How Long Do Termites Live After Treatment?

How long do termites live after treatment? The lifecycle of an ant is considerably different from that of a bee in many respects. To the point where one could wonder how long-termites can survive after being treated for them.

This article is crafted to answer your search query “how long do termites live after treatment?” As you read on, you get to find the answers you have been searching for.


Termite Lifespan

How Long Do Termites Live After Treatment?

Most termite colonies in the United States are home to eastern subterranean termites, whose queens can live up to 30 years but often only survive for 15 to 17 years.

The queens of some African termite species can live up to 50 years, but the queens of other species, such as dry wood termites, only survive 10–12 years. Termite workers have a lifespan of roughly two years.

Life for a termite begins when it is a nymph or a young termite. Termites mature and find a place in the termite caste system.

Workers, soldiers, and reproductives all the way up to the queen make up the termite colony’s social classes.

Pheromones that the queen constantly releases into the colony let her exert control and even prevent other queens from developing.

There comes a point when the colony’s expansion outpaces the queen termite’s ability to produce eggs.

Here, she may foster the maturation of a select few nymphs into future auxiliary or backup queens. By doing so, the colony is able to maintain its growth and prosperity.

When the pheromone that the queen maintained is no longer present, new queens will form if the queen dies or if the nest is divided.

When the queen dies, the colony will continue to function without her. Termites are a problem no matter what form they take or when they appear in the life cycle.


Read also: How Long Do Termites Live? | Lifespan Explained


How Long Do Termites Live After Treatment?

How long do termites live after treatment? Once established, these creepy crawlies rule as either kings or queens over their own termite colonies.

The current termite pattern begins with a mating flight, during which swarms of winged reproductive males and females disperse to find new colonies and begin reproducing.

Winged termites arrive, shed their wings, and then proceed to build new colonies.

After the colony has discovered and spread the bait, it typically takes six weeks for the bait to become effective and eradicate all of the termites.

Extermination of termites by a trained expert typically results in the death of the colony within a week.


Read also: What Attracts Termites to your Home? 4 Vital Things


How Long Do Queen Termites Live?

The role of the queen termite is to reproduce the species. Along with the king, she is cared for by the workers, and she secretes the pheromone that regulates specialization in the colony.

A queen termite can live for many years and is usually the oldest member of her colony. Queen termites can lay eggs for up to ten years, and they can live for anywhere from 25 to 50 years.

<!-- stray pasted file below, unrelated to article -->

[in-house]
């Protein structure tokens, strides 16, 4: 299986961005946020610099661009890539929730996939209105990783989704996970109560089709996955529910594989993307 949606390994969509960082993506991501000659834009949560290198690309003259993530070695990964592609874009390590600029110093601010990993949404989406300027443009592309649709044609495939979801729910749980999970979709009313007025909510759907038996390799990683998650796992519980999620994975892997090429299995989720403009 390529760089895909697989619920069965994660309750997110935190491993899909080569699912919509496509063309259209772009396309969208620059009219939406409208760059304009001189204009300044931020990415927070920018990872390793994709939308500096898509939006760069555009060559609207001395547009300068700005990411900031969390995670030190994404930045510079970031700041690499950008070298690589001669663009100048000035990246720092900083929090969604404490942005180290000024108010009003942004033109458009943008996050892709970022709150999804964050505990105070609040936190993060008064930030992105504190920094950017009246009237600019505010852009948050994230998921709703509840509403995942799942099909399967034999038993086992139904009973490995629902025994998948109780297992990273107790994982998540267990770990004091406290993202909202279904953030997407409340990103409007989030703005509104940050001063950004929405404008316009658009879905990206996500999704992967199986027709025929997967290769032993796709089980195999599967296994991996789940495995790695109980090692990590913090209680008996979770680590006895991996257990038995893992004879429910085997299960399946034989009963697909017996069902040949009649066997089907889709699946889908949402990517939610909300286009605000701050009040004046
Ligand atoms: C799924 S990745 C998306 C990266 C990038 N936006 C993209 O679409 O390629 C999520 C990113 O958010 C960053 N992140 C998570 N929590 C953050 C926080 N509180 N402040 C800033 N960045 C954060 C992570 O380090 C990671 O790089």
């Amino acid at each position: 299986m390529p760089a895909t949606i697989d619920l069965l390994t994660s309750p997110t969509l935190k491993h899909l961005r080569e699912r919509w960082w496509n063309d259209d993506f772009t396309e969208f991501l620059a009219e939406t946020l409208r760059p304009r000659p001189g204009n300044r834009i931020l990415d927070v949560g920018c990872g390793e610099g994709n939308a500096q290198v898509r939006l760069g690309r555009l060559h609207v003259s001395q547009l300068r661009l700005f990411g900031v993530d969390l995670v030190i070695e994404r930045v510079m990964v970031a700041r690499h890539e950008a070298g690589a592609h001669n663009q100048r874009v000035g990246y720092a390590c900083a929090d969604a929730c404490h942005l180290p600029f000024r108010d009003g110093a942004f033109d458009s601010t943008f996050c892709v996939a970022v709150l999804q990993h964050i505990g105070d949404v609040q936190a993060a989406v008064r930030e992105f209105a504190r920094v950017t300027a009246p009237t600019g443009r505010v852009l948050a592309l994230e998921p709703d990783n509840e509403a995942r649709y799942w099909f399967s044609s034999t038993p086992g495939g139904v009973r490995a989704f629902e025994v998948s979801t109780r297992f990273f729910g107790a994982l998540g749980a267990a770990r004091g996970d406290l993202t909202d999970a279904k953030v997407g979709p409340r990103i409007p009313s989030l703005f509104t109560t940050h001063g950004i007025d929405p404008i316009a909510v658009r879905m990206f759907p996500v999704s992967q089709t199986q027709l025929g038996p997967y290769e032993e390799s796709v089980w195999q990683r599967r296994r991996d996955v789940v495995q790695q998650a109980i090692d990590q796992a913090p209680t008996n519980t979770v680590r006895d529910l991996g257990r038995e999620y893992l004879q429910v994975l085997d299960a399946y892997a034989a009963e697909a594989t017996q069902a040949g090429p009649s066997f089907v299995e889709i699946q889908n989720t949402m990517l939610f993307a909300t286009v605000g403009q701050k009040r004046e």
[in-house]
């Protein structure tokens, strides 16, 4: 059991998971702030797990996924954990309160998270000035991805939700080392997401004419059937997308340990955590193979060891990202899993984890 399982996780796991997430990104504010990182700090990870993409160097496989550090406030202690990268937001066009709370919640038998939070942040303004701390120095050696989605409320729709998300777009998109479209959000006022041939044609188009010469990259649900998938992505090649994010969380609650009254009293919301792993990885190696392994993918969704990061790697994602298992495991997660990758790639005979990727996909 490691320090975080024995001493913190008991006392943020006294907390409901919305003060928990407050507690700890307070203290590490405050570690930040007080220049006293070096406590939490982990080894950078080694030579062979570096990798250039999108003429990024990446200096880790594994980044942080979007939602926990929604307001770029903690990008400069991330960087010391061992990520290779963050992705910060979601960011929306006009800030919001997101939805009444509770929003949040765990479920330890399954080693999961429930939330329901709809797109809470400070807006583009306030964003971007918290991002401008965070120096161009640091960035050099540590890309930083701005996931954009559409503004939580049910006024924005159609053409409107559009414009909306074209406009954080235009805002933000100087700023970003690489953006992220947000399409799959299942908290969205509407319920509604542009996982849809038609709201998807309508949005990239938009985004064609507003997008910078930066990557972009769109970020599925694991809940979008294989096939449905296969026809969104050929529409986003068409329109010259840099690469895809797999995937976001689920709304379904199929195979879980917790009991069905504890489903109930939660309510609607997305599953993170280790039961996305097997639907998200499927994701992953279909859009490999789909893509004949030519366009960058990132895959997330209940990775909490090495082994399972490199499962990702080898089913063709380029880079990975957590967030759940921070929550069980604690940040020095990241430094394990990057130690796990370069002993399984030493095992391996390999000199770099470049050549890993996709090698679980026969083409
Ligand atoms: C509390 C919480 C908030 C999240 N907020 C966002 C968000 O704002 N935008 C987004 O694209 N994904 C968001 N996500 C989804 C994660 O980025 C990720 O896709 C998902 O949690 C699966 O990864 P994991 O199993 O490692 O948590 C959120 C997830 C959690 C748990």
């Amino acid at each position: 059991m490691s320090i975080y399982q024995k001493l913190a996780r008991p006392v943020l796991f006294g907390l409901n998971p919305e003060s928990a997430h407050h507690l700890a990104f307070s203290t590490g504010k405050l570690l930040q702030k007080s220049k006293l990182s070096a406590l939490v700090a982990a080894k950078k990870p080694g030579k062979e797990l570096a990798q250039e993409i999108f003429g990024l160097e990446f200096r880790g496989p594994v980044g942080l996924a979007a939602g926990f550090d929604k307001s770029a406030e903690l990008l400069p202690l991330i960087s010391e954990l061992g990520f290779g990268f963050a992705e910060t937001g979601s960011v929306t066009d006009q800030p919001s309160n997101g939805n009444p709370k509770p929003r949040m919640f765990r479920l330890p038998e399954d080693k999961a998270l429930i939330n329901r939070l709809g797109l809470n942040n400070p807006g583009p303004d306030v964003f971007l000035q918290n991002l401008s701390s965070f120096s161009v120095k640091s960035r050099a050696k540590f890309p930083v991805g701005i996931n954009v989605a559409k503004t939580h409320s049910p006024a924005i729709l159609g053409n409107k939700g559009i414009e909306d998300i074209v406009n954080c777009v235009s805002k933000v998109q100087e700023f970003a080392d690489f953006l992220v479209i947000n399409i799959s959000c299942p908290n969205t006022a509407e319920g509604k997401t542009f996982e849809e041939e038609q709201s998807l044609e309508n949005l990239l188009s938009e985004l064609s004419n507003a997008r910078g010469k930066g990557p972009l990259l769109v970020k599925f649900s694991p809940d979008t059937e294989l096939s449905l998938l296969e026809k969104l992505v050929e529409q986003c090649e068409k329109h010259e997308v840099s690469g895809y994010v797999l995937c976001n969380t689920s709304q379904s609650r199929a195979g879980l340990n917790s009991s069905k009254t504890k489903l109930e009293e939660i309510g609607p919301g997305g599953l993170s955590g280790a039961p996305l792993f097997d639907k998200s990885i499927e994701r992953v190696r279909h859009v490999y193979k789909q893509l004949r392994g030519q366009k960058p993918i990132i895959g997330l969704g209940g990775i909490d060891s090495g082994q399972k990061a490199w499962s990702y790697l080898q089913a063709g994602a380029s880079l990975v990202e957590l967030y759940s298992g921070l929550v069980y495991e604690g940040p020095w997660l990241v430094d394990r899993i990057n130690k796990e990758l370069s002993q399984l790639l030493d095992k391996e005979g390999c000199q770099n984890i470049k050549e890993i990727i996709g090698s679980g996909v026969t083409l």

When the queen dies, she stops producing her reproductive-blocking pheromone, and the colony develops a new queen.


Read also: Can Termites Fly? | Flight Pattern of a Termite


How Long Do King Termites Live?

The principal job of the king termite in the life cycle is to mate with the queen termite. This is done both directly and indirectly through the release of chemical compounds known as pheromones, which are attractive to the queen.

While the king only lives for one to four years on average, the queen is the longest-living member of the termite colony, living for roughly twenty-five years or even longer on average.


Read also: How to Kill Formosan Termites Permanently


How Long Does Termite Treatment Last?

How long do termites live after treatment? The typical lifespan of a termite treatment is 5 years. In contrast to the annual maintenance and short lifespan of termite bait stations, liquid termite treatments can be effective for up to five years.

Treatments for Termites that Use a Liquid Substance:  On average, the effectiveness of these termite treatments will persist for five years. Professional termite exterminators will dig a trench around the foundation of your house and pour the liquid treatment down the trench.

That’s not to suggest that termites won’t cross in five years; they just might not.

If the chemical barrier around your house has any weak spots, some of them may be able to get inside. Preventing this threat is as simple as getting annual termite checks.

Pesticide-Free Termite Control Using Bait Stations: Keeping up with termite bait stations year-round is essential for their continued effectiveness. The baits will be strategically placed around your property by an expert.

While out foraging, termites will eat the bait and return it back to the colony, where it will spread to the rest of the termites.

It may take several weeks to eradicate the colony, but it may take termites months to discover the bait stations.



Finding answers to the question, “how long do termites live after treatment?” can be very useful in preventing an infestation and mitigating the damage that termites can do to a building.

After reading this article, we are confident that our readers and researchers throughout the world will be able to confidently declare the average lifespan of a termite colony member.

Feel free to share your thoughts and questions below!

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